British authorities, however, showed their hand in July by using terrorism legislation to detain Greenwald's partner, David Miranda, who was in transit at Heathrow Airport and seize the journalistic materials he was carrying. The use of Schedule 7 of the Terrorism Act 2000 runs the risk of putting investigative journalism on par with terrorist activity. Press groups have brought a legal challenge in the Miranda case, which the court should uphold. And David Anderson QC, the independent reviewer of terrorism legislation, has updated his advice to the British government on the use of Schedule 7 after the Miranda case, requiring grounds for suspicion of involvement in terrorism before a person can be held at a border.
Following Rusbridger, the select committee interviewed Metropolitan Police Assistant Commissioner Cressida Dick, who confirmed journalists' suspicions that the authorities had lifted information from Miranda's files. Dick, the head of Scotland Yard counterterrorism, said it was "possible that some people may have committed offences."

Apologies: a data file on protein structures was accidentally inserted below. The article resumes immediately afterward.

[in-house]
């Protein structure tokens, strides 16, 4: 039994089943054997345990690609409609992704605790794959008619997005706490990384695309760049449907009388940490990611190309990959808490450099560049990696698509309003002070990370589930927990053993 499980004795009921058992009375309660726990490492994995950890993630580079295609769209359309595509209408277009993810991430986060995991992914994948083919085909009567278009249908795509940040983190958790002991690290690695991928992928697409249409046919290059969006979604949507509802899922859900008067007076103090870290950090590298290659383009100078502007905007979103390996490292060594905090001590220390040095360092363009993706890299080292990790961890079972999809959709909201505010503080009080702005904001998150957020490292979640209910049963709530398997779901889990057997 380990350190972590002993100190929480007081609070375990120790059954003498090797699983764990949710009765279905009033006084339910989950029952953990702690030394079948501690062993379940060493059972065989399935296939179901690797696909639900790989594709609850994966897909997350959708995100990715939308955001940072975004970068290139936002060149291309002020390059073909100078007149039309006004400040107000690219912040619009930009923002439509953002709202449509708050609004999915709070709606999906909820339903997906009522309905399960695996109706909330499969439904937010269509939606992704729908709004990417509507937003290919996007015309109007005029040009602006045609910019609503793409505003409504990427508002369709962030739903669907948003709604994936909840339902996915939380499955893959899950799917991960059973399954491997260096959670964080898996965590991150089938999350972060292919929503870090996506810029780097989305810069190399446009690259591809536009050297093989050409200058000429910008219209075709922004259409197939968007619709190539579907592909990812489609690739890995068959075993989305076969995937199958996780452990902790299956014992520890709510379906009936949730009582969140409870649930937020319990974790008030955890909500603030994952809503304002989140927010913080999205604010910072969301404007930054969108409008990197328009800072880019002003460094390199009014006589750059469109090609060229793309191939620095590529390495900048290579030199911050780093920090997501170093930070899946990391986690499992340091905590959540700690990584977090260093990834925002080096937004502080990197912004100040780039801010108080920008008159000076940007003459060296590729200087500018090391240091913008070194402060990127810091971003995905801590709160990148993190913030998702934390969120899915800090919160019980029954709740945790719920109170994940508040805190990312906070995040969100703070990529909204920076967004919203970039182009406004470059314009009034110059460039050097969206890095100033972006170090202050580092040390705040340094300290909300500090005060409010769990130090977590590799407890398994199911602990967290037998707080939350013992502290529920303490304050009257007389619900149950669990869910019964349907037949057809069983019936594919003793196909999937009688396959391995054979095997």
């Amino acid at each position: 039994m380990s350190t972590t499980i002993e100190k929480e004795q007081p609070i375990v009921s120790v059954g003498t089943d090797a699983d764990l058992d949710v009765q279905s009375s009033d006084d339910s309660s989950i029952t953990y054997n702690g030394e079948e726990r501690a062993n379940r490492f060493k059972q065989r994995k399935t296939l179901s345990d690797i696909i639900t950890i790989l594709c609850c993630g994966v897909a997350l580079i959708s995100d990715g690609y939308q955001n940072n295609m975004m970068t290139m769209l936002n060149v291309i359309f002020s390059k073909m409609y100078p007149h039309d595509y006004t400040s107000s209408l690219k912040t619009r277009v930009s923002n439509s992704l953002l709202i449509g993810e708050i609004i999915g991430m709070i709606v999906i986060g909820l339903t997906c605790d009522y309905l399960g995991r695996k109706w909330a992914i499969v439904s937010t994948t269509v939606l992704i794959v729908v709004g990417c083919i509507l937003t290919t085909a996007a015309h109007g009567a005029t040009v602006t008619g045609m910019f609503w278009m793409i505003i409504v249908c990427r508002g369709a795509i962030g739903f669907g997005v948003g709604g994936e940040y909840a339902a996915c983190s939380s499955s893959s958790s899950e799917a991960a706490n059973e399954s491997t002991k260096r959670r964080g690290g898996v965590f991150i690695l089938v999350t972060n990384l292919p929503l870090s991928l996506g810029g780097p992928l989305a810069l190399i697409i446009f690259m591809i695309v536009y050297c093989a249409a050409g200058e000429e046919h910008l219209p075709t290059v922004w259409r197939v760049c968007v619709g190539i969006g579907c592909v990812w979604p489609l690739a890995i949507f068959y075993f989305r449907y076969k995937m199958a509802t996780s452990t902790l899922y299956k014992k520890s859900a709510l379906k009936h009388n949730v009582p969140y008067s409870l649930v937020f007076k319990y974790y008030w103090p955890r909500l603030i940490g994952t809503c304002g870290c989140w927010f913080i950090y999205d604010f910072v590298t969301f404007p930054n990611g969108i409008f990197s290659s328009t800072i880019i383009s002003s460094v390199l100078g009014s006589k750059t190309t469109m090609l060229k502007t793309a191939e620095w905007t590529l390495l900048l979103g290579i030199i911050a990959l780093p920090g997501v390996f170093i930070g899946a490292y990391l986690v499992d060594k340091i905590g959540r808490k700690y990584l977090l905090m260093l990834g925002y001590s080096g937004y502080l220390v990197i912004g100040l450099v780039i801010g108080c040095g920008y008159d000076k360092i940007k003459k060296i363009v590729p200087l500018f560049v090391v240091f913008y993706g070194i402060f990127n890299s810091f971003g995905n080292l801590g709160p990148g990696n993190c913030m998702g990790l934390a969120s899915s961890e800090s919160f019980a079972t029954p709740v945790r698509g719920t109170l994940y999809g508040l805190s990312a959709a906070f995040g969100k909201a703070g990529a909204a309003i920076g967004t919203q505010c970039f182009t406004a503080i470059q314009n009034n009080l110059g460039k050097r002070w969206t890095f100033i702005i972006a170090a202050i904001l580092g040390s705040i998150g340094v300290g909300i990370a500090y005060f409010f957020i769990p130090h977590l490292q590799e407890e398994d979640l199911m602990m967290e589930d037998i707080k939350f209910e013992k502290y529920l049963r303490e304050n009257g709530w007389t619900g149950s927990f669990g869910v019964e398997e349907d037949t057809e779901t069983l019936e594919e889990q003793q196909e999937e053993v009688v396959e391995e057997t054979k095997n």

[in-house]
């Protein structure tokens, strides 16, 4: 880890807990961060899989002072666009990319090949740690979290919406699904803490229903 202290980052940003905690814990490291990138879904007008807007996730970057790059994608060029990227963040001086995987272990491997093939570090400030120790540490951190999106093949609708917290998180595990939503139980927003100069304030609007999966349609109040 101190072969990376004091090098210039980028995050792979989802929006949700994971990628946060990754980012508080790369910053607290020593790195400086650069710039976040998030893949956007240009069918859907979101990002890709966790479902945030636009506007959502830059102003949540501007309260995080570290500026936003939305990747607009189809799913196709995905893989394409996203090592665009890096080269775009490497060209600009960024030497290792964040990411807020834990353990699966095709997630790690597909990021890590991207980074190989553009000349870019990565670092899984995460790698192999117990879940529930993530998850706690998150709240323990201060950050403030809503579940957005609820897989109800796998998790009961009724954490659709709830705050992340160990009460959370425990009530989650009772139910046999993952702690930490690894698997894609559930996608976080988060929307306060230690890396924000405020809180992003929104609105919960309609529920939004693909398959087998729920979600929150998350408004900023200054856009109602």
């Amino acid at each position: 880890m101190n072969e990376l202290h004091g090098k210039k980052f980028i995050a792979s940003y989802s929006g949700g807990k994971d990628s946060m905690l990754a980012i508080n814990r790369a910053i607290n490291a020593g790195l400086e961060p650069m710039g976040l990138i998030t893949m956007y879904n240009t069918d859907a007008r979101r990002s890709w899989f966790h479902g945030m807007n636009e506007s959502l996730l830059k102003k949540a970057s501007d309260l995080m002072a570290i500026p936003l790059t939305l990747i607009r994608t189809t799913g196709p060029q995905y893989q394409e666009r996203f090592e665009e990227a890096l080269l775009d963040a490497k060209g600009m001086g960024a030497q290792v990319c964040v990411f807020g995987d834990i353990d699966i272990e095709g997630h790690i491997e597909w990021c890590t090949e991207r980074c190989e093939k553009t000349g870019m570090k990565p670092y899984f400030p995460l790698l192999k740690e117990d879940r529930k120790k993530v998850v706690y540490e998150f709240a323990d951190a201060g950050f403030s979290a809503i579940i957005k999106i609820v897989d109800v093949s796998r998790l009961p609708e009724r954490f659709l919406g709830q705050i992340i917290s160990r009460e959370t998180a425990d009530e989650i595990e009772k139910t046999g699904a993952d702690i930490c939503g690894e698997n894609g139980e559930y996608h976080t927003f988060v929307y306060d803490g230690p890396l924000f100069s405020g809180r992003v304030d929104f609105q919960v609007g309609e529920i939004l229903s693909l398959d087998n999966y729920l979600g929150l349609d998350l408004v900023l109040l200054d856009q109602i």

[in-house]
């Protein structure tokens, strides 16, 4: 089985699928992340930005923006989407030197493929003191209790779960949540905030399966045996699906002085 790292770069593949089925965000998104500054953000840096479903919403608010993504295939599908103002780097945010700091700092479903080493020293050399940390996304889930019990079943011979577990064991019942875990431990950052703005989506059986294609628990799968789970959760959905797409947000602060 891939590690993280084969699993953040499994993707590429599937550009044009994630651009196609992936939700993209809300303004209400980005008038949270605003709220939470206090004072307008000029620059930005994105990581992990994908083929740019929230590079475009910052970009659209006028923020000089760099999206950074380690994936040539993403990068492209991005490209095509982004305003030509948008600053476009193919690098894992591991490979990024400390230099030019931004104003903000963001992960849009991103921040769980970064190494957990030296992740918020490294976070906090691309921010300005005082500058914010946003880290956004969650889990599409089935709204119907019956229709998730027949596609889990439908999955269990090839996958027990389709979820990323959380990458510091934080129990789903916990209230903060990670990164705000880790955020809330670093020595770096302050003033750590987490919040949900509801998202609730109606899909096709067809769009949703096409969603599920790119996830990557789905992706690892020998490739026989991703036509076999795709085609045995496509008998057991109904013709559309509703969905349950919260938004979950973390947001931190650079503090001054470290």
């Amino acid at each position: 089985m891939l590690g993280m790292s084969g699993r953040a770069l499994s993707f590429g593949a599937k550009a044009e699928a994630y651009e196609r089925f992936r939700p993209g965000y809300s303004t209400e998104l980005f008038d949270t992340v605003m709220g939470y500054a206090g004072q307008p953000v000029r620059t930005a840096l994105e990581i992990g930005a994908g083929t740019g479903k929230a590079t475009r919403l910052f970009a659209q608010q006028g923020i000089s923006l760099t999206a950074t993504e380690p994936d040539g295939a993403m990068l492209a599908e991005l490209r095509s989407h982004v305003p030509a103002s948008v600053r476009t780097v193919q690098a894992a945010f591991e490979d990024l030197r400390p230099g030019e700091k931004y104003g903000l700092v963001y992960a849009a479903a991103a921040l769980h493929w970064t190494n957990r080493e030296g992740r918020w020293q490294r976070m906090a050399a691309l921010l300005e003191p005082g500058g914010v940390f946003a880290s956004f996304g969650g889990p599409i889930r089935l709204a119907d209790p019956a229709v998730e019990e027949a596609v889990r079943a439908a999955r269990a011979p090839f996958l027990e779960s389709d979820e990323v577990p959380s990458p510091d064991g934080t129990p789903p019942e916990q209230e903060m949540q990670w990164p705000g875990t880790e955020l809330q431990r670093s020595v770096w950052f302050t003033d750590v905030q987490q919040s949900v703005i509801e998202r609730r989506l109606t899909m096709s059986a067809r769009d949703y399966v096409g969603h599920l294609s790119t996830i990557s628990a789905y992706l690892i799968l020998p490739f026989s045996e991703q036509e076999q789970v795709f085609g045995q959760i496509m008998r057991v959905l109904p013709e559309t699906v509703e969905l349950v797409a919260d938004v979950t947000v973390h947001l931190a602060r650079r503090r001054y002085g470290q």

The Miranda material was being examined to see if Official Secrets Act or terrorism offenses had been committed. "We are continuing with that inquiry. We are taking that carefully. There is a lot of difficult material to find our way into. We will go where the evidence takes us," she added.